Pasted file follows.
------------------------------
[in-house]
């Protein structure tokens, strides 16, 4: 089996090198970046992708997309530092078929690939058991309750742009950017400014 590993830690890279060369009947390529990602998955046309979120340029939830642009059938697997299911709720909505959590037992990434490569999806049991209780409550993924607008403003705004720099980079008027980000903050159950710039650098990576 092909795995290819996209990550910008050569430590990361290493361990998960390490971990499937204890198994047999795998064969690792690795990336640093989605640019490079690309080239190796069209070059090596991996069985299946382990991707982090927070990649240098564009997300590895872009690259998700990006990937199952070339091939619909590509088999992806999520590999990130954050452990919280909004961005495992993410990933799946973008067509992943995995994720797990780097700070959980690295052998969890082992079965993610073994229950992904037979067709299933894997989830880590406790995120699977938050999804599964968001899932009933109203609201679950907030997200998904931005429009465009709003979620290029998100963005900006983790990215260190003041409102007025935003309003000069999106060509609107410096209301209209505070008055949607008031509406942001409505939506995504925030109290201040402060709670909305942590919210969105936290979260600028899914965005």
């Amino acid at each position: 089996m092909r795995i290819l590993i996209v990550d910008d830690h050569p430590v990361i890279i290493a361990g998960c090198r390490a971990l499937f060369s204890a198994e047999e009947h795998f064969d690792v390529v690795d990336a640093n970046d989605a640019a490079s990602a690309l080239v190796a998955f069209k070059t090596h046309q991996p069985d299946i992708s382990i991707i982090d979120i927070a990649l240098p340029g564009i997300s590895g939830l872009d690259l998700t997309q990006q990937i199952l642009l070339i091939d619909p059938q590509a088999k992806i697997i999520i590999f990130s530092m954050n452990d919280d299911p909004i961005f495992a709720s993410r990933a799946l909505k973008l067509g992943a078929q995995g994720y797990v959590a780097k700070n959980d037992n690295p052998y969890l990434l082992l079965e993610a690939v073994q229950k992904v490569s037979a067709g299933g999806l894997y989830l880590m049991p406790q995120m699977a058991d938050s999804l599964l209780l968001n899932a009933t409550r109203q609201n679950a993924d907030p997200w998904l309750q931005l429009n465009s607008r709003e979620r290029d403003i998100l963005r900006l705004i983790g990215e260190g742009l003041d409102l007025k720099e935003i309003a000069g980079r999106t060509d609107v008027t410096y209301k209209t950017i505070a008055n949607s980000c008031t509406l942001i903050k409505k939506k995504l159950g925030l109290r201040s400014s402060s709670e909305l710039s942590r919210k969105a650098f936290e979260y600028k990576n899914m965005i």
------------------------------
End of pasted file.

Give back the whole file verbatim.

[in-house]
């Protein structure tokens, strides 16, 4: 089996090198970046992708997309530092078929690939058991309750742009950017400014 590993830690890279060369009947390529990602998955046309979120340029939830642009059938697997299911709720909505959590037992990434490569999806049991209780409550993924607008403003705004720099980079008027980000903050159950710039650098990576 092909795995290819996209990550910008050569430590990361290493361990998960390490971990499937204890198994047999795998064969690792690795990336640093989605640019490079690309080239190796069209070059090596991996069985299946382990991707982090927070990649240098564009997300590895872009690259998700990006990937199952070339091939619909590509088999992806999520590999990130954050452990919280909004961005495992993410990933799946973008067509992943995995994720797990780097700070959980690295052998969890082992079965993610073994229950992904037979067709299933894997989830880590406790995120699977938050999804599964968001899932009933109203609201679950907030997200998904931005429009465009709003979620290029998100963005900006983790990215260190003041409102007025935003309003000069999106060509609107410096209301209209505070008055949607008031509406942001409505939506995504925030109290201040402060709670909305942590919210969105936290979260600028899914965005």
């Amino acid at each position: 089996m092909r795995i290819l590993i996209v990550d910008d830690h050569p430590v990361i890279i290493a361990g998960c090198r390490a971990l499937f060369s204890a198994e047999e009947h795998f064969d690792v390529v690795d990336a640093n970046d989605a640019a490079s990602a690309l080239v190796a998955f069209k070059t090596h046309q991996p069985d299946i992708s382990i991707i982090d979120i927070a990649l240098p340029g564009i997300s590895g939830l872009d690259l998700t997309q990006q990937i199952l642009l070339i091939d619909p059938q590509a088999k992806i697997i999520i590999f990130s530092m954050n452990d919280d299911p909004i961005f495992a709720s993410r990933a799946l909505k973008l067509g992943a078929q995995g994720y797990v959590a780097k700070n959980d037992n690295p052998y969890l990434l082992l079965e993610a690939v073994q229950k992904v490569s037979a067709g299933g999806l894997y989830l880590m049991p406790q995120m699977a058991d938050s999804l599964l209780l968001n899932a009933t409550r109203q609201n679950a993924d907030p997200w998904l309750q931005l429009n465009s607008r709003e979620r290029d403003i998100l963005r900006l705004i983790g990215e260190g742009l003041d409102l007025k720099e935003i309003a000069g980079r999106t060509d609107v008027t410096y209301k209209t950017i505070a008055n949607s980000c008031t509406l942001i903050k409505k939506k995504l159950g925030l109290r201040s400014s402060s709670e909305l710039s942590r919210k969105a650098f936290e979260y600028k990576n899914m965005i």